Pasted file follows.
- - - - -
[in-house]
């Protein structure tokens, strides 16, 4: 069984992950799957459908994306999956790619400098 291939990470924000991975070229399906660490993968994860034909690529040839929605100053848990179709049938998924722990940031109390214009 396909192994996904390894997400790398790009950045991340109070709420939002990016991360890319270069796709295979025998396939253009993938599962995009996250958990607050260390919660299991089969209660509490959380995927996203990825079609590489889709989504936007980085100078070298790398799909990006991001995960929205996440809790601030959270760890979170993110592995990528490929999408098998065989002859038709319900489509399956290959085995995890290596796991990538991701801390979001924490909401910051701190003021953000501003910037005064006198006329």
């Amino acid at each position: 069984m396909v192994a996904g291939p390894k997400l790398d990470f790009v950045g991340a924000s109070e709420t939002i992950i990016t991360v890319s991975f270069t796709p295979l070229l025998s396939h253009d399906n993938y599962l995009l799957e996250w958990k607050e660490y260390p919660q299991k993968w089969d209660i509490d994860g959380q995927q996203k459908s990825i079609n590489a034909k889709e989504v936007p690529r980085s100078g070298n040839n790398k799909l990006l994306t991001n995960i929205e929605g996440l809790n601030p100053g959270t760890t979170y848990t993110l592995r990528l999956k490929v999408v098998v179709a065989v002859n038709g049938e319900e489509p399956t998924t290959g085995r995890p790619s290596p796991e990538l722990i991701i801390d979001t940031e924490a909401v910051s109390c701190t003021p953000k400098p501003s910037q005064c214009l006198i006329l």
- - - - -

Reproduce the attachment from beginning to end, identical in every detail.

[in-house]
């Protein structure tokens, strides 16, 4: 069984992950799957459908994306999956790619400098 291939990470924000991975070229399906660490993968994860034909690529040839929605100053848990179709049938998924722990940031109390214009 396909192994996904390894997400790398790009950045991340109070709420939002990016991360890319270069796709295979025998396939253009993938599962995009996250958990607050260390919660299991089969209660509490959380995927996203990825079609590489889709989504936007980085100078070298790398799909990006991001995960929205996440809790601030959270760890979170993110592995990528490929999408098998065989002859038709319900489509399956290959085995995890290596796991990538991701801390979001924490909401910051701190003021953000501003910037005064006198006329």
């Amino acid at each position: 069984m396909v192994a996904g291939p390894k997400l790398d990470f790009v950045g991340a924000s109070e709420t939002i992950i990016t991360v890319s991975f270069t796709p295979l070229l025998s396939h253009d399906n993938y599962l995009l799957e996250w958990k607050e660490y260390p919660q299991k993968w089969d209660i509490d994860g959380q995927q996203k459908s990825i079609n590489a034909k889709e989504v936007p690529r980085s100078g070298n040839n790398k799909l990006l994306t991001n995960i929205e929605g996440l809790n601030p100053g959270t760890t979170y848990t993110l592995r990528l999956k490929v999408v098998v179709a065989v002859n038709g049938e319900e489509p399956t998924t290959g085995r995890p790619s290596p796991e990538l722990i991701i801390d979001t940031e924490a909401v910051s109390c701190t003021p953000k400098p501003s910037q005064c214009l006198i006329l």